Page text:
4. It’s a good question and one I have struggled with as well. I am a bodyworker (massage therapist) who specializes in musculoskeletal pain conditions. This is my full-time profession. There is a limit to how many sessions I can provide a day, both in the energy cost to myself and the physical wear and tear of the kind of work that I do. I can’t pay my own bills for less than what I charge people. It costs me money to have a space to provide my services, not to mention the supplies and laundry. And yet, I know that the fee is daunting with the low pay that so many people get in this society. If I could figure out some way to be able to work on six people at once in a less private environment, I could lower the price (a la Working Class Acupuncture model). As for getting healing for myself, I have done it both ways – traded with other therapists, and have simply paid their session cost For the most part, given that I have a very full schedule, simply paying has worked better for me. I have not been able to make trading work, except on an ad-hoc quickie format (e.g. 10 minutes) with another therapist at the facility where I have my practice. It’s the scheduling that always ends up falling apart in my experience.

    1. Joan, I am fully aware of other deep bodyworkers and massage therapists picking up another therapy like acupuncture so they can indeed work on multiple people at once and just to do as many massages as people may really need – with the adjunct of acupuncture in this fashion, they were able to help more people, charge less, work less (but more effectively) and even made more. But you are right that even having a proper facility is paramount. Many spiritual folks don’t even have this structure for their spiritual meetings either – whereby they use each others’ homes (which can be stressful) or public places ranging from the back room at stores to restaurants – I liked the idea on here for many practices to be under one roof. It revolutionized shopping (think of a mall or shopping center versus a standalone store – that hardly exists). With all the vacant business space nowadays, perhaps some type of co-op could happen since the rent could be low enough. Then folks could then have a facility to trade with themselves, charge others interested that are not healers, and pay the costs of the space while making a living and keeping energies of work and home life separate. Or, maybe a membership like the natural foods co-ops or even something like how Costco does it might be something worthy of a look. If people paid these instead of insurance that they wouldn’t use, this could work (and then if emergency happens, have utterly minimal coverage for those instances since the idea is to stay away from orthodox care if at all possible). Maybe employers can offer other benefits instead of insurance, like paid transportation and classes at lunchtime like herbal first aid, energy healing, or whatever fits the paradigm of that work environment. Maybe other people have even more ideas?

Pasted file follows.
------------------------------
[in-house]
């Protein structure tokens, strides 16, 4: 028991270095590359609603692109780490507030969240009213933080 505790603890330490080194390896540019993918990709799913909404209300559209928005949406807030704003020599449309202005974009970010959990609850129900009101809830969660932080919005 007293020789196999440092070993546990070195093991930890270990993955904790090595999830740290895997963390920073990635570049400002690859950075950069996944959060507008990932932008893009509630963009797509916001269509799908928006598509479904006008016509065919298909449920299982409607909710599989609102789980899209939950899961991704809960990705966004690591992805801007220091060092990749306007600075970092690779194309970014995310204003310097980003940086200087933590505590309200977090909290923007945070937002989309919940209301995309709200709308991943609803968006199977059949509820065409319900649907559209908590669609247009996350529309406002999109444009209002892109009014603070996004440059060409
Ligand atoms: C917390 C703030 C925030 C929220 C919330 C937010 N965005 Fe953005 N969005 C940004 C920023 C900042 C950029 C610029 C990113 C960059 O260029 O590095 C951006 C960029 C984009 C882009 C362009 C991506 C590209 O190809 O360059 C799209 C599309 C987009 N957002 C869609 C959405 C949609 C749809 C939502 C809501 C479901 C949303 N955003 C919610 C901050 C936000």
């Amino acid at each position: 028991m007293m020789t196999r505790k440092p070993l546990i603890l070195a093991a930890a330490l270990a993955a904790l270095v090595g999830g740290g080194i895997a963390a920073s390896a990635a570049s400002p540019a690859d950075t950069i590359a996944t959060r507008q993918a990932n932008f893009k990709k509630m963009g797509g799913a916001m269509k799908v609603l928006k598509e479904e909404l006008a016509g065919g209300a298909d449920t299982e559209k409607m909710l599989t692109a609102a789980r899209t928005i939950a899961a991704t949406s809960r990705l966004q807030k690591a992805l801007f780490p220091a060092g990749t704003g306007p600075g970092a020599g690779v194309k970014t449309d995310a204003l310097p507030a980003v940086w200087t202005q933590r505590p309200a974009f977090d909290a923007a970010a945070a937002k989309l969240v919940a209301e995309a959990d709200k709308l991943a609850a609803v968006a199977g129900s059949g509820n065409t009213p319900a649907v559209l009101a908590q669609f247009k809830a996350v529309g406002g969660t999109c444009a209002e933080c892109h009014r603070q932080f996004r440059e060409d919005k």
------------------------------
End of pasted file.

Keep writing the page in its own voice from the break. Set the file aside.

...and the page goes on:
5. I am an RN and happy to report that my recent schooling included lectures on what mainstream healthcare has dubbed “complementary and alternative therapies.” We had an acupuncturist and natural healer give a great presentation. Most healthcare facilities are more than happy to accommodate any spiritual or other natural healing practices and I encourage anyone facing health issues requiring the care of a physician to make your wishes known to your care team. Their beliefs may differ and not everyone will be accepting an open minded (though most of us are accustomed to cynical reactions to our beliefs from some.) But they want to help you, or they wouldn’t show up to do the stressful job they do every day. In my experience, most healthcare providers are supportive of and often curious about natural healing. And if your doctor doesn’t recognize the mind-body-spirit connection, it’s probably time tto search for a new doc anyway. 🙂 The system is flawed, no doubt about it. Money is the motivator behind our privately owned hospitals. But we as patients are the only ones who can demand better. It is up to us to tell “the system” what we want and need, and to not stop advocating for ourselves and our loved ones until our voices are heard. Blessings!